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Planning communicative acts

With the addition of communication as a capability available to agents, it is possible to consider this capability as an ``action'' no different from any other. When an agent transmits information to another agent, it has an effect just like any other action would have. Thus within a planning framework, one can define preconditions and effects for communicative acts. When combined with a model of other agents, the effect of a communication act might be to alter an agent's belief about the state of another agent or agents. The theory of communication as action is called speech acts [14, 51].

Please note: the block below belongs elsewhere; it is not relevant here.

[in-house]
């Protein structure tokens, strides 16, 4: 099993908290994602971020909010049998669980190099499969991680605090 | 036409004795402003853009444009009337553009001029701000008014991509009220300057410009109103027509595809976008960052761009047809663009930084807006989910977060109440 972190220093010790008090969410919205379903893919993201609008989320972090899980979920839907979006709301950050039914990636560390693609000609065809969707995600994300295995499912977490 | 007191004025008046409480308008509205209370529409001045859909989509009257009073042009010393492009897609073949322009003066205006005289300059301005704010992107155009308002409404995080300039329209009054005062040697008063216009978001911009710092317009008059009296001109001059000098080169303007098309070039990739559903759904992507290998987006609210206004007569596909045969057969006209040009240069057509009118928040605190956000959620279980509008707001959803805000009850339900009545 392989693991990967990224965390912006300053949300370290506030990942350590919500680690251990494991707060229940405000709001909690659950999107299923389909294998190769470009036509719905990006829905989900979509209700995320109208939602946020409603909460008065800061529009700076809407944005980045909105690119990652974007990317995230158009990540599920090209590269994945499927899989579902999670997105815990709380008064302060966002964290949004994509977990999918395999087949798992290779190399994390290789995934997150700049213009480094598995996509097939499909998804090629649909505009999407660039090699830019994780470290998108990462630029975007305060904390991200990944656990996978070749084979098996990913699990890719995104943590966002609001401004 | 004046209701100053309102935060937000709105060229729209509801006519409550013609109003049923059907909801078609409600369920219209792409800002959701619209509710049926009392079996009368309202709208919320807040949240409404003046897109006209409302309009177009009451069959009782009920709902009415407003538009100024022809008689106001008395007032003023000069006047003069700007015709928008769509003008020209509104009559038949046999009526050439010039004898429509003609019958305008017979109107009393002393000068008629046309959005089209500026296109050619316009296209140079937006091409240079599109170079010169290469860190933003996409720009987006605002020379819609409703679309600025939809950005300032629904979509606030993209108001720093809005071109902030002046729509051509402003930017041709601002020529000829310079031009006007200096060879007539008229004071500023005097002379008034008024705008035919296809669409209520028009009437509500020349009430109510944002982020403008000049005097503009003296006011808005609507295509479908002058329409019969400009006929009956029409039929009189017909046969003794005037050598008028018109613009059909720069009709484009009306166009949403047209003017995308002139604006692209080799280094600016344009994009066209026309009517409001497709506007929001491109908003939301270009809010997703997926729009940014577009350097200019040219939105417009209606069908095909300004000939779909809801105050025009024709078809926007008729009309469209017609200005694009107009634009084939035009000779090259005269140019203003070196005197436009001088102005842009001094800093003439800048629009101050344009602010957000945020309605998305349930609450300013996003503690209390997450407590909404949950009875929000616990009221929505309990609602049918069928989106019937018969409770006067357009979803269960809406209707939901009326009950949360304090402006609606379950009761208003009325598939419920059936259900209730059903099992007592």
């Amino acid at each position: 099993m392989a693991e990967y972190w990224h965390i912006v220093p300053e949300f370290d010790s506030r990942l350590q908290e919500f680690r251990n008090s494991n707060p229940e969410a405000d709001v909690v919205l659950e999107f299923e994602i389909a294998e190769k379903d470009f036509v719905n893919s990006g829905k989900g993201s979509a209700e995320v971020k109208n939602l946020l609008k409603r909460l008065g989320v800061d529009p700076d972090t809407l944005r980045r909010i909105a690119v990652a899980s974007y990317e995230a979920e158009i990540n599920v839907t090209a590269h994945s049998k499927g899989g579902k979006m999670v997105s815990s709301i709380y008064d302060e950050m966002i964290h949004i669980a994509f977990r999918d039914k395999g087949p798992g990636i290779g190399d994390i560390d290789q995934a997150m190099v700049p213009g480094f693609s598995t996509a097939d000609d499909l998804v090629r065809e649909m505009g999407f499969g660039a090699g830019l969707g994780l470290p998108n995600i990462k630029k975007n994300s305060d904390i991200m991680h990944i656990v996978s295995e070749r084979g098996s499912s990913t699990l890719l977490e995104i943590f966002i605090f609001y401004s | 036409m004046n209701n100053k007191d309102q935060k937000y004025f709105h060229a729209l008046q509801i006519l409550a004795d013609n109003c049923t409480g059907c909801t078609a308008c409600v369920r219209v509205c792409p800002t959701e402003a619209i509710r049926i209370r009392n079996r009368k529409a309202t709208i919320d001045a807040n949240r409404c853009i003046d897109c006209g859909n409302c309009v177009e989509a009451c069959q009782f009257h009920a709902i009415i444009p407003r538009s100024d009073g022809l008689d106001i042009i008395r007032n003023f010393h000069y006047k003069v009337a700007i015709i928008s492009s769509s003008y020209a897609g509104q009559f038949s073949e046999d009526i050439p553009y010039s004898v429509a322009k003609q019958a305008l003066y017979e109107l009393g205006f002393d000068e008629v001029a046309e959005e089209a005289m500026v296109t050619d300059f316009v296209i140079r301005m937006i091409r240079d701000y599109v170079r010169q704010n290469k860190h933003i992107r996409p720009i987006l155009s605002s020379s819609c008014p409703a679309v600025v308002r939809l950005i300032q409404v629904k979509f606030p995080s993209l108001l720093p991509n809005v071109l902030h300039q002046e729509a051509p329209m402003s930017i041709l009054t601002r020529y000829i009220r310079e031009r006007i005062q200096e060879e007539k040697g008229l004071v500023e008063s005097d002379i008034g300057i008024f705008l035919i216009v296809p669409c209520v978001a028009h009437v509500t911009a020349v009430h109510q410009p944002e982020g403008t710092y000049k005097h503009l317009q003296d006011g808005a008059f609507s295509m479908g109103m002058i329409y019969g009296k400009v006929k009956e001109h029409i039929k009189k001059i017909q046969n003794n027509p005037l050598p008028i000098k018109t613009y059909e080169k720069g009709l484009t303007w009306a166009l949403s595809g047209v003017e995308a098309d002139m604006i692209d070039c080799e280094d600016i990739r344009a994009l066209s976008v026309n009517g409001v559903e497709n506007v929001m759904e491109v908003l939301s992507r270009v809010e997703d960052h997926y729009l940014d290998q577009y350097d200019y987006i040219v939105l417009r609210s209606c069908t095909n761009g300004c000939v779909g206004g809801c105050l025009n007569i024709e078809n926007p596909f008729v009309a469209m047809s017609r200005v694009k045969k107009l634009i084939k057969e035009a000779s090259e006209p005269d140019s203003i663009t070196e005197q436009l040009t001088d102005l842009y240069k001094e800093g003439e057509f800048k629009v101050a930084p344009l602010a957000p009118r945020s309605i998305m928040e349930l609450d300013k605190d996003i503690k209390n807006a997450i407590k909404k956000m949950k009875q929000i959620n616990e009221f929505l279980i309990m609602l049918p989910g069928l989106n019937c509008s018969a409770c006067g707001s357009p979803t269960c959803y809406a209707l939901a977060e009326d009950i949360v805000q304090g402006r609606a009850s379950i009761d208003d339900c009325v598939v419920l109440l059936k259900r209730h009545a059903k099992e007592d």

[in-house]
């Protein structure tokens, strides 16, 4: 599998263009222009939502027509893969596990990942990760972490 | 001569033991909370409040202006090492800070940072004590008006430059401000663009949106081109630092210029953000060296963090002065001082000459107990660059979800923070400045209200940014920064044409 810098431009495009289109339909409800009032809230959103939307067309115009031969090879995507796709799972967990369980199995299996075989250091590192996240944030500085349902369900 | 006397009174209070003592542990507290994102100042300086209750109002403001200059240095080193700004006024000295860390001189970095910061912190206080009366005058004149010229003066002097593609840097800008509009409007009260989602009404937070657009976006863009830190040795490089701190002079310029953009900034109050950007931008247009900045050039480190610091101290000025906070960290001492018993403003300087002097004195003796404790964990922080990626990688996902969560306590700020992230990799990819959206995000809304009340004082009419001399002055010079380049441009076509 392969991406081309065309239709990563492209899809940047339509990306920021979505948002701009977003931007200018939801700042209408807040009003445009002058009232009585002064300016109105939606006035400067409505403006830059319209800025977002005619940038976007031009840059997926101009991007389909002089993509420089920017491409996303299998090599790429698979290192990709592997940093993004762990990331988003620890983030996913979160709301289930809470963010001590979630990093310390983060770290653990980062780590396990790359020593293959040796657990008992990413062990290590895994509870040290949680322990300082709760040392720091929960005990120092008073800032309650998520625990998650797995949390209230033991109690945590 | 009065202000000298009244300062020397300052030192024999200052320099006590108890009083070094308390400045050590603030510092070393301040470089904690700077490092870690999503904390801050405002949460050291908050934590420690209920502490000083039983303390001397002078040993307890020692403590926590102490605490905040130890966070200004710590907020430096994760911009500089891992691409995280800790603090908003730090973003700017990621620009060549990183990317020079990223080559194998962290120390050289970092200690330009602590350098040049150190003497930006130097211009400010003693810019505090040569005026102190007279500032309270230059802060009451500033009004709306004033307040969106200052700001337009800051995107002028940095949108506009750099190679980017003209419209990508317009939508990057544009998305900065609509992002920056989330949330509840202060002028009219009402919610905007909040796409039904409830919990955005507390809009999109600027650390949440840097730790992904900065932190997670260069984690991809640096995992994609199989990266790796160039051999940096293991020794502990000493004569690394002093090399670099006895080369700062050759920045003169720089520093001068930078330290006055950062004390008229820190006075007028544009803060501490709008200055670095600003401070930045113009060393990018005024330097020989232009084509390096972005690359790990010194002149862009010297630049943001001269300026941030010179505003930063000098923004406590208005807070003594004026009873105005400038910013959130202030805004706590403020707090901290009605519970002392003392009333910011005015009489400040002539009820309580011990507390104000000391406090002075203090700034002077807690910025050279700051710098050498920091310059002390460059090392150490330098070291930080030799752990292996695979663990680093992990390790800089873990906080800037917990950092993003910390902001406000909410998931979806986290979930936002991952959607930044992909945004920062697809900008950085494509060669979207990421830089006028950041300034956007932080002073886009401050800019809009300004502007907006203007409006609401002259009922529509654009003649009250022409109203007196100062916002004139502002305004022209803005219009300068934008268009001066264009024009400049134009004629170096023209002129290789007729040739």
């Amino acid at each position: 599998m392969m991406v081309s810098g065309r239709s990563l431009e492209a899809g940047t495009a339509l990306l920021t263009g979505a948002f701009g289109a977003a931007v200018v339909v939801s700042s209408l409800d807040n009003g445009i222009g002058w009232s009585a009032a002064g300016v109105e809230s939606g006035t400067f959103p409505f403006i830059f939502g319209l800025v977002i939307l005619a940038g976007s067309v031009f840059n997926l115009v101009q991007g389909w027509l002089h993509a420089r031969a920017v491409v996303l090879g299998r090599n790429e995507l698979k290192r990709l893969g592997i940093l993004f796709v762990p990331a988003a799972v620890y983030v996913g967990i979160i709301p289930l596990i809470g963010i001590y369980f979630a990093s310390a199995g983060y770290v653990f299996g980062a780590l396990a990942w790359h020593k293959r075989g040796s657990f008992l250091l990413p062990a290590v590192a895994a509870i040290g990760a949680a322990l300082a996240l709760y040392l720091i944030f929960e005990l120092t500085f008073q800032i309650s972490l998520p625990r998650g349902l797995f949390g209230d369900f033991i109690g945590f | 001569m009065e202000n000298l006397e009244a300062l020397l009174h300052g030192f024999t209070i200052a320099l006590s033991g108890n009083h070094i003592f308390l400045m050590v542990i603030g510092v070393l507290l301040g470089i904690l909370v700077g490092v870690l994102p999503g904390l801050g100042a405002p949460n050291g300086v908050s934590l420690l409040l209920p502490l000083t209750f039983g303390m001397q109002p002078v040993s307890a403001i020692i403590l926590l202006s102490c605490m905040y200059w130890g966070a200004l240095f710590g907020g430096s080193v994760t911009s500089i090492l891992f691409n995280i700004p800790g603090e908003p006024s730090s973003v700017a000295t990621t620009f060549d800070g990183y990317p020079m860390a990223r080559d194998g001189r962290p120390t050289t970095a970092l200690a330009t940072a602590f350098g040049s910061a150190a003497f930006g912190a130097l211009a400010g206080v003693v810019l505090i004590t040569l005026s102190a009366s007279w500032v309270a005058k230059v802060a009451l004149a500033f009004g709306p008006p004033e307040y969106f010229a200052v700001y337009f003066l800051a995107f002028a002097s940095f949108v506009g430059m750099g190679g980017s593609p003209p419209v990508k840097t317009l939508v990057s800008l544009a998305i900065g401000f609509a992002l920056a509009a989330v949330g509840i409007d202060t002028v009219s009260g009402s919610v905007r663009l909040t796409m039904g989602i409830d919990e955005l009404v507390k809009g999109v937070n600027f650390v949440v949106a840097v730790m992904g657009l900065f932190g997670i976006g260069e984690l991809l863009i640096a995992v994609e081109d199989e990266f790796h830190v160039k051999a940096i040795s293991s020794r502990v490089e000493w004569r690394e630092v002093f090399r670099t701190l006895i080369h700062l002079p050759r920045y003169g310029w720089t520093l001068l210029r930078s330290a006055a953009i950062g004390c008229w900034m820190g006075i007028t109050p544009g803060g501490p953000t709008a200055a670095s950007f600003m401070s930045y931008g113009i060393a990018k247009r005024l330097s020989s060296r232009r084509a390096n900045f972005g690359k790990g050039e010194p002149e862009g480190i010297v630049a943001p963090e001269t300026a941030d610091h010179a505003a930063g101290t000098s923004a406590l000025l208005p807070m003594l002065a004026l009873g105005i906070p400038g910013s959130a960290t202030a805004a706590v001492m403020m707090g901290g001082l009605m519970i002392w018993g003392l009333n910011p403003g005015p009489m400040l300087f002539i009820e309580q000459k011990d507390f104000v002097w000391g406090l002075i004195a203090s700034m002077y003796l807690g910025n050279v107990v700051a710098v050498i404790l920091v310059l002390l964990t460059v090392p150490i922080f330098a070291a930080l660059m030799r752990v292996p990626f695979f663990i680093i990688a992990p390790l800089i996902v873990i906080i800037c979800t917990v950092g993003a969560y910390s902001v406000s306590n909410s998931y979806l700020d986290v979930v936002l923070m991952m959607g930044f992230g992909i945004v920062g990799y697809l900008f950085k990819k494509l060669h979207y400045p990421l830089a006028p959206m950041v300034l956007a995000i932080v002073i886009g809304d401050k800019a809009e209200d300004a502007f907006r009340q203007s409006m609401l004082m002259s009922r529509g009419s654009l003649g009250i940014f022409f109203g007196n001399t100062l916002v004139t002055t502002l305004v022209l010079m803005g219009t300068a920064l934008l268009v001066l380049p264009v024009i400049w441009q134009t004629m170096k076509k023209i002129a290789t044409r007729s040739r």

Mataric adds a learning dimension to the idea of speech acts. Starting with the foraging behavior mentioned above [52], the agents can then learn to choose among a set of social behaviors that include broadcasting and listening [53]. Q-learning is extended so that reinforcement can be received for direct rewards or for rewards to other agents.

When using communication as a planning action, the possibility arises of communicating misinformation in order to satisfy a particular goal. For instance, an agent may want another agent to believe that something is true. Rather than actually making it true, the agent might just say that it is true. For example, Sandholm and Lesser analyze a framework in which agents are allowed to ``decommit'' from agreements with other agents by paying a penalty to these other agents [74]. They consider the case in which an agent might not be truthful in its decommitment, hoping that the other agent will decommit first. In such situations, agents must also consider what communications to believe /citeRosenschein94:Rules.

Peter Stone
Wed Sep 24 11:54:14 EDT 1997